Editor’s Note: Committment to LGBT students cannot just be lip service

By Megan Bennett, Editor-In-Chief

Students often choose to attend Columbia because of its advertised inclusivity and open-minded campus culture. However, instead of just marketing this type of mindset, the college’s administration and hiring processes need the same commitment as its students and employees.

As reported on the Front Page, the college has yet to make any progress toward hiring a new coordinator for the LGBTQ Office of Culture and Community, which has been vacant for months, despite frequent student pleas and even a Change.org petition. The petition, which has garnered support from students and college employees alike, has 148 signatures as of press time.

Not only has this void left the college’s LGBT student organization, Common Ground, without an adviser, it also leaves an entire community of students without a point of reference and a proper advocate for various issues, including the college’s Gender Inclusive Initiative that now seems to be without enforcement.

Columbia’s LGBTQ Office of Culture and Community followed in the footsteps of other Chicago schools with services and employees dedicated to LGBT students and issues, such as Loyola University, University of Chicago and DePaul University. If it was not already troubling that all LGBT-based programming and services are now the responsibility of Common Ground and other Multicultural Affairs staff members willing to help, former coordinator Lex Lawson—who ran the office on his own until September 2016—is also still advertised as a current employee on the college’s website.

Shortly following Lawson’s departure, the election of President Donald Trump and Vice President Mike Pence has led to concerns for LGBT individuals’ basic human rights. Pence has openly expressed disdain for the community through laws that are veiled under protecting “religious freedom” and has even supported conversion therapy. According to the Human Rights Campaign, the next four years under Trump will include opposition to marriage equality and the refusal to enforce federal laws against transgender discrimination.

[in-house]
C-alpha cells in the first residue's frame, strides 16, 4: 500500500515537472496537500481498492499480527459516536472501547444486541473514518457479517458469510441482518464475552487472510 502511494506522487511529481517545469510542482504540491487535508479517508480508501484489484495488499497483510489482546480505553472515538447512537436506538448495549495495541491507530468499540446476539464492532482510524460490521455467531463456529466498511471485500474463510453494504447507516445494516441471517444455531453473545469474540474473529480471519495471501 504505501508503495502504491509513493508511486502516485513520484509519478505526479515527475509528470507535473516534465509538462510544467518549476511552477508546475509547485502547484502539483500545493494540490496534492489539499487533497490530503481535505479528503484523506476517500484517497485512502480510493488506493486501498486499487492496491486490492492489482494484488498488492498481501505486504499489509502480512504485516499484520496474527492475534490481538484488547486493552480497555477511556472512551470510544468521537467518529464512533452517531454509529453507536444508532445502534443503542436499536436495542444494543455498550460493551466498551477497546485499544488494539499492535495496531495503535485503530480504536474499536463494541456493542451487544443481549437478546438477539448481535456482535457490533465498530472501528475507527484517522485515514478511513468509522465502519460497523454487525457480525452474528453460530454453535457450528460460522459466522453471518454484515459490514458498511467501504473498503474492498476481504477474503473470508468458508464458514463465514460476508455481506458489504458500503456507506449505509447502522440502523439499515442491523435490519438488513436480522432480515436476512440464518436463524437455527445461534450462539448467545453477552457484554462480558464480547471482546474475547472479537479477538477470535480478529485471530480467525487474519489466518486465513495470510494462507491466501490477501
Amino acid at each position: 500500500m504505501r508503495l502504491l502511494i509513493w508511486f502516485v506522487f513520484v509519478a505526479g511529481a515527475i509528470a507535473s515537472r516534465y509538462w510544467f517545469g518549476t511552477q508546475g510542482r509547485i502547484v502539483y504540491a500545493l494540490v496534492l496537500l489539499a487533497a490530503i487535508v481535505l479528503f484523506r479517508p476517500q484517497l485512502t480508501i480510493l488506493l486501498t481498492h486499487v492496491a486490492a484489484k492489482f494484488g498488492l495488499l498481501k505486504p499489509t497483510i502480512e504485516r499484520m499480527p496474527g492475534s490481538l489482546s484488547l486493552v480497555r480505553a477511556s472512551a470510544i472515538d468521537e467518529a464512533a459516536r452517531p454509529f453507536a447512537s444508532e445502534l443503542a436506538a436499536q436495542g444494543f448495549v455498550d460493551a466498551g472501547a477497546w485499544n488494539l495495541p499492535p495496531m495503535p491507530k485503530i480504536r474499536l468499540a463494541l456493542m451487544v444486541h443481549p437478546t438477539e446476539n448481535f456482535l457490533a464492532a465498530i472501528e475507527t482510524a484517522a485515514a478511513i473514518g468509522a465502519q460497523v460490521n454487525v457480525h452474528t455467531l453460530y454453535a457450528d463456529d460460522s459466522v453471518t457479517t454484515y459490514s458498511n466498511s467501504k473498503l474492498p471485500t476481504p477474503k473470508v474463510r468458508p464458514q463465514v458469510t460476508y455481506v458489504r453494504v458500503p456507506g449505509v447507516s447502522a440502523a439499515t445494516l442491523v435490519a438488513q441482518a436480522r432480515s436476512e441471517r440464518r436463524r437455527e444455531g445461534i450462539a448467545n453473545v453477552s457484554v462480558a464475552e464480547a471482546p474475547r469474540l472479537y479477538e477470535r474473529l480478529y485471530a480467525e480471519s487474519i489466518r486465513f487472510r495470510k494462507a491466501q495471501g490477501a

During these troubling times as a country, the college should be expediting the search for Lawson’s replacement, not letting it get lost in the shuffle of Columbia’s several other unfilled positions. Not prioritizing this position and allowing it to go unposted is absolutely unacceptable; what makes the situation worse is the college’s failure to take immediate action after the students’ recent pleas.

Kari Sommers, associate dean of Student Life, said in the Front Page story that the delayed hiring process is normal and the vacant post is one of several unfilled positions waiting to be posted. She added that student service roles are always a priority over other positions. However, positions currently on the job portal include an executive assistant for the CFO, a social media associate for the News Office and others that don’t directly affect the student experience.

While the hiring process is likely out of Sommers’ control and could be the effect of budget cuts, the apparent lack of urgency and normalization of the situation needs to stop. Students are telling Columbia’s leadership what they need for their college and overall life experience to be healthy; it is up to them to listen. If Columbia is not going to fulfill that need with a full-time staff member in a timely manner and is simply going to rely on student-to-student support, the office as a whole should not be advertised on the college’s website. It is dishonest to prospective students who could seek other  colleges with robust services.

In this current political climate and in the midst of the college’s attempts to create better gender and sexual orientation-based inclusivity, this position is not only dire for students in need, it is also a part of the multicultural services Columbia heavily promotes along with its progressive ideals.